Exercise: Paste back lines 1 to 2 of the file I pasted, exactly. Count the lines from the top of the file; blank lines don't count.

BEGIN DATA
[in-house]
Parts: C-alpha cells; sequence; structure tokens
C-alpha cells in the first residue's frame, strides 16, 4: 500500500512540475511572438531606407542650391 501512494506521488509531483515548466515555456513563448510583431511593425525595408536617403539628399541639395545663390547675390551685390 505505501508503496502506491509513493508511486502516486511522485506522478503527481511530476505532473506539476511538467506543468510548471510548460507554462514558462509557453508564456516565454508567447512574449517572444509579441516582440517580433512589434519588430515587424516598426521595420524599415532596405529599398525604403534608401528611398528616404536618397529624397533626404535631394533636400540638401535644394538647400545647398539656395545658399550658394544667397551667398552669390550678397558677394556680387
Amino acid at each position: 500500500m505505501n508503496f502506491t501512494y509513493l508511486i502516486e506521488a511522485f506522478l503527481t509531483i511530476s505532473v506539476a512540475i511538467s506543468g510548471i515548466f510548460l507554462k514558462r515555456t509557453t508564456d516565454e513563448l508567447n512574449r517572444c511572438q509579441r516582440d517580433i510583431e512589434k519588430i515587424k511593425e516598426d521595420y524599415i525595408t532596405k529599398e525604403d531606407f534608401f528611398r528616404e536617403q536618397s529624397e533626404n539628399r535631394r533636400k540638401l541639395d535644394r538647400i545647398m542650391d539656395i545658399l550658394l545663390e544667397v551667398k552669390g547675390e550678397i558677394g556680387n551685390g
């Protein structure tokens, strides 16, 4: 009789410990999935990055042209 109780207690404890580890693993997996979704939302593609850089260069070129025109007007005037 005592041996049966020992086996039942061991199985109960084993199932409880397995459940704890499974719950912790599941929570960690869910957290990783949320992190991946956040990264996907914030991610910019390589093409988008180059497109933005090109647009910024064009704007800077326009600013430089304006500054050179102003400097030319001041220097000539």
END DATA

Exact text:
[in-house]
Parts: C-alpha cells; sequence; structure tokens